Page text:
High school juniors and seniors are now experiencing a world that is different than the world we experienced in college a decade ago, or longer.
This generation of college students has more significant distractions with their smartphones and social media interactions. As parents, you may have noticed that the technological gadgets hook individuals for long periods of time and often distract them from other vital areas of life that require cultivation and effort.
As you consider your student’s next level of education, I want to share with you one of the seminal works of higher education research that points us to the shape of student success in the collegiate environment, particularly among first-year students.
You may ask, “what are the positive characteristics associated with success as a first-year student?” I often attribute success to the extent to which students take advantage of learning opportunities, both in and outside the classroom environment.
Alexander Astin published an empirical research study in 1984 that focused on students’ investment in their learning and development. Astin’s theory of involvement emphasized the behaviorally-manifested characteristics of student academic engagement within a college or university. Students who attended classes, participated in lectures and labs, read course materials, critically examined and understood class content, and engaged with other classmates in forming study groups were more likely to benefit from the learning opportunities presented to them by their post-secondary institutions.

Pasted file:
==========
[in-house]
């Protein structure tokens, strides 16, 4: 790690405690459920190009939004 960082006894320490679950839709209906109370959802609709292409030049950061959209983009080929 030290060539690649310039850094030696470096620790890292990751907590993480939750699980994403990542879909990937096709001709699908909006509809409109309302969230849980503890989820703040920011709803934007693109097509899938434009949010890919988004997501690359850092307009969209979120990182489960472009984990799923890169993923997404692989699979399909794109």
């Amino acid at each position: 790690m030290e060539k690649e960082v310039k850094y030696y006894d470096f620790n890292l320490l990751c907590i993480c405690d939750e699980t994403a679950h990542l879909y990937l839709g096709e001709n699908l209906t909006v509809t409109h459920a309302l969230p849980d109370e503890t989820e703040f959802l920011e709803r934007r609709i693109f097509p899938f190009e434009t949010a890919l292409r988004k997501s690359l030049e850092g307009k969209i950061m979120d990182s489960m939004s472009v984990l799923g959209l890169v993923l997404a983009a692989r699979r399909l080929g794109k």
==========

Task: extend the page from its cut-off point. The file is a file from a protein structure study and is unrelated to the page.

These behaviorally-manifested characteristics also included visiting faculty during office hours, sending emails to faculty to clarify, asking questions about course assignments, coming to class prepared, and asking questions during lectures. In essence, one of the key ideas this theory presents is that the amount of psychological, physical, and social involvement students experience on campus relates to the seriousness with which they engaged in their learning activities.
Astin’s research reveals that the effort, time, and resources students actively invest into learning, and in co-curricular activities, improves their cognitive growth. He describes student involvement as “the amount of physical and psychological energy that the student devotes to the academic experience” (p. 518). Subsequent research also demonstrates that students’ commitment to, and integration into, the educational environment’s social and academic spheres also affects their learning and personal development. Thus, research stipulates that the time and energy students spend on their academic and intellectual tasks are reliable predictors of student learning and cognitive development, as well as their spiritual, civic, and moral development.
The first-year students who attend classes, participate in lectures, engage with faculty, and actively spend time studying and learning are more likely to succeed academically. Astin’s findings demonstrate that when students dedicate their time and energy to their college experience, the returns on this investment include the enhancement of their intellectual development and a subsequent comparative advantage over those who are less involved and invested in their collegiate education. As you are selecting where your son or daughter plans to enroll after high school, make sure you have a conversation with them about investing in their learning through hard work, dedication, and—especially—active involvement inside and outside the classroom.